An Overview of Agro-industrial Wastewater Treatment using Microbial Fuel Cells: Recent Advancements

Discharge of agro-industrial wastewater causes severe damage to the environment due to the various hazardous components it contains. Progressive circular agriculture and industry involve closed cycles and zero-waste principles; therefore, waste treatment for subsequent reuse is of great interest. The microbial fuel cell (MFC) is a promising sustainable technology capable of treating wastewater at low cost without greenhouse gas (GHG) emissions while simultaneously producing electricity. The principle behind MFCs is based on the conversion of chemical energy into electricity using electrochemically active bacteria (EAB) as a biocatalyst. This article presents an overview of the progress and recent advancements in MFCs as a pivotal technology for agro-industrial wastewater treatment with production of sustainable electricity, compared to conventional treatment processes. Furthermore, the fundamental aspects of the design, configuration, operation, and application of MFCs in wastewater treatment (i.e., removal of inorganic nutrients, nitrate, phosphate, sulfate, sulfide, ammonium, organics, dyes, carbohydrates, fatty acids, and petroleum) are comprehensively discussed. Despite the viability and potential of MFCs in treating agro-industrial wastewater and producing electricity, they face various limitations and significant challenges, which are highlighted in this review. Future opportunities and perspectives on MFC applications are also discussed. Further research is required to address MFC limitations, which could make them feasible and practicable for real-world applications. However, MFC technology is clearly an excellent option for simultaneous wastewater treatment and electricity production without the need for external energy sources.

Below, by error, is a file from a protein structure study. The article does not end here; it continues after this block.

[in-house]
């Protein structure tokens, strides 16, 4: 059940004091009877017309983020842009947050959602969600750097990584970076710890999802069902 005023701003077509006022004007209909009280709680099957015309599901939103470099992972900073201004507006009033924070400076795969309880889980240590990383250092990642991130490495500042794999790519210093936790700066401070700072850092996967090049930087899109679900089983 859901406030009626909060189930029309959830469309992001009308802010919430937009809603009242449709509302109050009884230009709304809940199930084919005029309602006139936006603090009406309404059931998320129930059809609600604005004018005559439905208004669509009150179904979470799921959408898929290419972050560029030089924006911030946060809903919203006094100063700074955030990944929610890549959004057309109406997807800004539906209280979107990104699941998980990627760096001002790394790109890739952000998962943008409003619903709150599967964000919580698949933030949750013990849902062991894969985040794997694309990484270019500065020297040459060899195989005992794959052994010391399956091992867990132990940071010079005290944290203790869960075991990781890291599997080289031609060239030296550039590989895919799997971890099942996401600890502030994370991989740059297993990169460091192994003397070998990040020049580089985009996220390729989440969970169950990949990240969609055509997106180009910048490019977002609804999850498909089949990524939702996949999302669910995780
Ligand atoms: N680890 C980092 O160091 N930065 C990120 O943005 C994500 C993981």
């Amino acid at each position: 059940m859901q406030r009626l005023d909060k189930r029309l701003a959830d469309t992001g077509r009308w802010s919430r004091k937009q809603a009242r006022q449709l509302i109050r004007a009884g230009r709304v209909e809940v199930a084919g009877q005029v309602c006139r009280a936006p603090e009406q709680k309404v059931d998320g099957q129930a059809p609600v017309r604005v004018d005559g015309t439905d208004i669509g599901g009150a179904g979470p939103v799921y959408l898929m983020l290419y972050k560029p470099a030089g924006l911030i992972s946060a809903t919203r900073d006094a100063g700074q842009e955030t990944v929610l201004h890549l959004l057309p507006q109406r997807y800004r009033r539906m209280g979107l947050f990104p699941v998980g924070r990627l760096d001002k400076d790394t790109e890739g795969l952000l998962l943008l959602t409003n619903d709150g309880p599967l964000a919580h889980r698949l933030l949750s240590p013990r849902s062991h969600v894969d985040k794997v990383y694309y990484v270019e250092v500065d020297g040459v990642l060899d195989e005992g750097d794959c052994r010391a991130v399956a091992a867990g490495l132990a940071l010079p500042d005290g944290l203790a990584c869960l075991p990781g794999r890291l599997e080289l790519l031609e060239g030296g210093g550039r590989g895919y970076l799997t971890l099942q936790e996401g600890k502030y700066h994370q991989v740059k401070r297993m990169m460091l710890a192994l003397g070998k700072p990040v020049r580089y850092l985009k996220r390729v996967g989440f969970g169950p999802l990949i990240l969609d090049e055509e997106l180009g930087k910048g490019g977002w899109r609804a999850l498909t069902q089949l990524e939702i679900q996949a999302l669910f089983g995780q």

Organic compounds, Petroleum, Nutrients